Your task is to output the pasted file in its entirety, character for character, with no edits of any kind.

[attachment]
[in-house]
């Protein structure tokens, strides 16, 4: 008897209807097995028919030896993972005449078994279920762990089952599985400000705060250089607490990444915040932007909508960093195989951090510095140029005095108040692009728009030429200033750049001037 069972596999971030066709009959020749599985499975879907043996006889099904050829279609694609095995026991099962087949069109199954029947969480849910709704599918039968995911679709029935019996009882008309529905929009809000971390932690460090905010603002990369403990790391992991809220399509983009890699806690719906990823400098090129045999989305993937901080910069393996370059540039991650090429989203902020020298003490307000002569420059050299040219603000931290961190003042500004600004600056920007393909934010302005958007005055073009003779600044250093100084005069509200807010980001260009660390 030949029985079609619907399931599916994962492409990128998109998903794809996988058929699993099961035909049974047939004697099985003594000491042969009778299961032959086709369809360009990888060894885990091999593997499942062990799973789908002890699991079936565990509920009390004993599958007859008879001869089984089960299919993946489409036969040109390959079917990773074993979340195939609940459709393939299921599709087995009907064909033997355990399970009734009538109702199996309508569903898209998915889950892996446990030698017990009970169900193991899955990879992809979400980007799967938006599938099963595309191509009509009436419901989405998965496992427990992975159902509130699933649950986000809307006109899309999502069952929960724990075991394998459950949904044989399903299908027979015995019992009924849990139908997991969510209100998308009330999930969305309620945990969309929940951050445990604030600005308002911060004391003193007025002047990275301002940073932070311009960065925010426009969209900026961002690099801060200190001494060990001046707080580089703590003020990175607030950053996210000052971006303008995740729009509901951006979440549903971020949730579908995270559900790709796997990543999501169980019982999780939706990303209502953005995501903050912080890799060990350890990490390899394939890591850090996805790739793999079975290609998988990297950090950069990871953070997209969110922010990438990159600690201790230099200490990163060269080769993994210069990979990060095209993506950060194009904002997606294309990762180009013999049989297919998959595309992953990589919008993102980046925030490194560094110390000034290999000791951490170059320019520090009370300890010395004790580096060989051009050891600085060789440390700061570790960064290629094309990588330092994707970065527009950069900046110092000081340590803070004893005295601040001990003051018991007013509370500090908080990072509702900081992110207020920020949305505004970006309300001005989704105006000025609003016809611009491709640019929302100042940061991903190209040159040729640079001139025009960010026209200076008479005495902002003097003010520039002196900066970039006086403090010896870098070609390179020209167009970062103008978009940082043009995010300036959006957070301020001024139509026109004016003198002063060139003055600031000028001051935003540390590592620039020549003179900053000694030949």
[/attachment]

[in-house]
């Protein structure tokens, strides 16, 4: 008897209807097995028919030896993972005449078994279920762990089952599985400000705060250089607490990444915040932007909508960093195989951090510095140029005095108040692009728009030429200033750049001037 069972596999971030066709009959020749599985499975879907043996006889099904050829279609694609095995026991099962087949069109199954029947969480849910709704599918039968995911679709029935019996009882008309529905929009809000971390932690460090905010603002990369403990790391992991809220399509983009890699806690719906990823400098090129045999989305993937901080910069393996370059540039991650090429989203902020020298003490307000002569420059050299040219603000931290961190003042500004600004600056920007393909934010302005958007005055073009003779600044250093100084005069509200807010980001260009660390 030949029985079609619907399931599916994962492409990128998109998903794809996988058929699993099961035909049974047939004697099985003594000491042969009778299961032959086709369809360009990888060894885990091999593997499942062990799973789908002890699991079936565990509920009390004993599958007859008879001869089984089960299919993946489409036969040109390959079917990773074993979340195939609940459709393939299921599709087995009907064909033997355990399970009734009538109702199996309508569903898209998915889950892996446990030698017990009970169900193991899955990879992809979400980007799967938006599938099963595309191509009509009436419901989405998965496992427990992975159902509130699933649950986000809307006109899309999502069952929960724990075991394998459950949904044989399903299908027979015995019992009924849990139908997991969510209100998308009330999930969305309620945990969309929940951050445990604030600005308002911060004391003193007025002047990275301002940073932070311009960065925010426009969209900026961002690099801060200190001494060990001046707080580089703590003020990175607030950053996210000052971006303008995740729009509901951006979440549903971020949730579908995270559900790709796997990543999501169980019982999780939706990303209502953005995501903050912080890799060990350890990490390899394939890591850090996805790739793999079975290609998988990297950090950069990871953070997209969110922010990438990159600690201790230099200490990163060269080769993994210069990979990060095209993506950060194009904002997606294309990762180009013999049989297919998959595309992953990589919008993102980046925030490194560094110390000034290999000791951490170059320019520090009370300890010395004790580096060989051009050891600085060789440390700061570790960064290629094309990588330092994707970065527009950069900046110092000081340590803070004893005295601040001990003051018991007013509370500090908080990072509702900081992110207020920020949305505004970006309300001005989704105006000025609003016809611009491709640019929302100042940061991903190209040159040729640079001139025009960010026209200076008479005495902002003097003010520039002196900066970039006086403090010896870098070609390179020209167009970062103008978009940082043009995010300036959006957070301020001024139509026109004016003198002063060139003055600031000028001051935003540390590592620039020549003179900053000694030949």